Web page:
Colder months are rolling in and summer stains are being replaced with the stains of winter. As temperatures drop it is time to prepare yourself for some of the festivities of the colder months. Here are a few tips and considerations to think about when rolling with the seasons.

Cleaning Out the Closet
After a long slumber, your fall and winter clothes will need to be awakened and taken out of storage. Depending on how careful and attentive you were last spring when packing them away, you may have had some unwanted visitors over the summer months and will want to check your garments for signs of insect damage.

Insects such as crickets, ants, moths, beetles, and cockroaches tend to feed on clothes that were not cleaned properly before storing. Look for small holes, worn areas, and discolored lines on the portions of the garment that had spills or stains that were never removed.

The odor from moth balls or crystals is difficult to remove. Try airing the garments by hanging them outside in the shade. If this does not completely remove the odor, cleaning the garments may help.

Winter Wardrobe
The content of your wardrobe changes along with the seasons. Short skirts and short sleeve shirts will be replaced with winter coats and scarves. Following some of these cleaning tips may be useful.

When it comes to cleaning, the first and easiest step to take to ensure the best cleaning is to follow the manufacturer’s care label instructions. Many of your garments may be hand or machine washable. Minimize agitation to prevent matting and pilling of napped fabrics. Cleaners have pressing equipment that can reshape knits back to their original size. Follow recommended drying temperatures. Other materials such as wool, fur, and leather will require the assistance of a professional cleaner due to special cleaning and pressing procedures. Make sure to point out any known stains when you leave them with the cleaner.

Holiday Care Tips & Removing Holiday Stains
Holiday dinners, office parties, and celebrations make December a festive month. Amid such revelry, stains from food and drinks inevitably will end up on people’s clothes and holiday table clothes.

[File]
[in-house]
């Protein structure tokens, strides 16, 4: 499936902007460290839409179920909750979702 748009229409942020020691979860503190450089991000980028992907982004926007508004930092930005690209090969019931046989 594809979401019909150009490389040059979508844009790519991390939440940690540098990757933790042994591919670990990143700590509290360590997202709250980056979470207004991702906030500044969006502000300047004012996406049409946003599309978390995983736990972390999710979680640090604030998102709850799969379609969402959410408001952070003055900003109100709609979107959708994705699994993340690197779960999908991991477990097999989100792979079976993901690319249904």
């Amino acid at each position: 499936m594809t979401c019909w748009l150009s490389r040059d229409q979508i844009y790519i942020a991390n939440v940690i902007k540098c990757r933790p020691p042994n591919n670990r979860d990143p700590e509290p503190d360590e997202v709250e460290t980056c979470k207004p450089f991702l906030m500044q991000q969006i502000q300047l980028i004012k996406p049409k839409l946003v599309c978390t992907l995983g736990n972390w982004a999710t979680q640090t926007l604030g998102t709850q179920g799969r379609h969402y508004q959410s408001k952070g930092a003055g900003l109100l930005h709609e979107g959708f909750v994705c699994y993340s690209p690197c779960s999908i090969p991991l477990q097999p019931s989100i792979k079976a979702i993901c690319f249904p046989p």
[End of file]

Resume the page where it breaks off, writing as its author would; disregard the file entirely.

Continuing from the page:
Wine, tea, coffee, soft drinks, eggnog, apple cider, cranberry sauce, and gravy stains are some of the common culprits of holiday stains. Stains should be treated as soon as possible to avoid having them set.

If the garment is drycleanable it should be handled professionally. Drycleaners are experts in stain removal, but there are things you can do at home as well. The following are tips on how to remove stains from washable items. You should always test for colorfastness before attempting any type of stain removal treatment. If the stain remains, consult your local drycleaner. Be sure to inform him or her of everything you did when you treated the stain.

Wine, Tea, Coffee, Soda, Cranberry Sauce, and Apple Cider
First, rinse the stain with cold water. Next, blot it with mild dishwashing liquid or a mild detergent and rinse. If the stain is still present, blot it with white vinegar. Rinse thoroughly. If none of these procedures work, you may need to use 3 percent hydrogen peroxide, which is available at any grocery or drug store.

Before using, test in an unexposed area such as a seam or shoulder pad to make sure the treatment is safe for the fabric and color.

Eggnog and Gravy
First, blot the stain with cold water and a mild detergent. Rinse. If the stain remains, take a small amount of powder detergent and mix with about one ounce of regular household ammonia (the nonsudsing type) to form a paste and apply to the stained area. Let stand for five to 10 minutes, then launder as usual. This procedure should not be used on silk or wool garments. For silk or wool, use a mild detergent and rinse thoroughly. Remember to test for colorfastness prior to treatment.

Next time you change over from summer to fall, think about these tips and considerations so you can spend the winter months getting the most out of your winter wardrobe.

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